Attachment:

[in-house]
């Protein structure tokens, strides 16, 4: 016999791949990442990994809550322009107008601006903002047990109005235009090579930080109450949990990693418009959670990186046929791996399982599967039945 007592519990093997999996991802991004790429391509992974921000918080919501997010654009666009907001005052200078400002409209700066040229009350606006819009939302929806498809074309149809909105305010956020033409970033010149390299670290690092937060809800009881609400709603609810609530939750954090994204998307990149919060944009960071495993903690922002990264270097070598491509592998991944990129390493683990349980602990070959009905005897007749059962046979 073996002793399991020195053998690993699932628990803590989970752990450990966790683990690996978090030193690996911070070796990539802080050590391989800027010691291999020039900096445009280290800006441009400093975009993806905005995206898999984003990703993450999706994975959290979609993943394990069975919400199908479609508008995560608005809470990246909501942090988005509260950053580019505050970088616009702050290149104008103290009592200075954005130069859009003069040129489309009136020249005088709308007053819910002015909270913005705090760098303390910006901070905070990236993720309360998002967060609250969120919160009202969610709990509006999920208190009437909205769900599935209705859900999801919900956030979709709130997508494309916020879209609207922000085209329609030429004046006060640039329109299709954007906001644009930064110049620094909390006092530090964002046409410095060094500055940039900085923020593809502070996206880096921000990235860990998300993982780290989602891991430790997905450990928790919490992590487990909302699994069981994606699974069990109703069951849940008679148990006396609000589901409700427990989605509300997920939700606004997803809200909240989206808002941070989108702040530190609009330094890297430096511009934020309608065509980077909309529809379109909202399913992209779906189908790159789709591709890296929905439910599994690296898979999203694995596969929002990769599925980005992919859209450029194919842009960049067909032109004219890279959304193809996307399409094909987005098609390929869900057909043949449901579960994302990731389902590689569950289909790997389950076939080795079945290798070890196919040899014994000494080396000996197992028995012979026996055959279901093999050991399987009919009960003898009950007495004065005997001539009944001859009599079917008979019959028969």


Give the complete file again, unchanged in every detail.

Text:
[in-house]
């Protein structure tokens, strides 16, 4: 016999791949990442990994809550322009107008601006903002047990109005235009090579930080109450949990990693418009959670990186046929791996399982599967039945 007592519990093997999996991802991004790429391509992974921000918080919501997010654009666009907001005052200078400002409209700066040229009350606006819009939302929806498809074309149809909105305010956020033409970033010149390299670290690092937060809800009881609400709603609810609530939750954090994204998307990149919060944009960071495993903690922002990264270097070598491509592998991944990129390493683990349980602990070959009905005897007749059962046979 073996002793399991020195053998690993699932628990803590989970752990450990966790683990690996978090030193690996911070070796990539802080050590391989800027010691291999020039900096445009280290800006441009400093975009993806905005995206898999984003990703993450999706994975959290979609993943394990069975919400199908479609508008995560608005809470990246909501942090988005509260950053580019505050970088616009702050290149104008103290009592200075954005130069859009003069040129489309009136020249005088709308007053819910002015909270913005705090760098303390910006901070905070990236993720309360998002967060609250969120919160009202969610709990509006999920208190009437909205769900599935209705859900999801919900956030979709709130997508494309916020879209609207922000085209329609030429004046006060640039329109299709954007906001644009930064110049620094909390006092530090964002046409410095060094500055940039900085923020593809502070996206880096921000990235860990998300993982780290989602891991430790997905450990928790919490992590487990909302699994069981994606699974069990109703069951849940008679148990006396609000589901409700427990989605509300997920939700606004997803809200909240989206808002941070989108702040530190609009330094890297430096511009934020309608065509980077909309529809379109909202399913992209779906189908790159789709591709890296929905439910599994690296898979999203694995596969929002990769599925980005992919859209450029194919842009960049067909032109004219890279959304193809996307399409094909987005098609390929869900057909043949449901579960994302990731389902590689569950289909790997389950076939080795079945290798070890196919040899014994000494080396000996197992028995012979026996055959279901093999050991399987009919009960003898009950007495004065005997001539009944001859009599079917008979019959028969």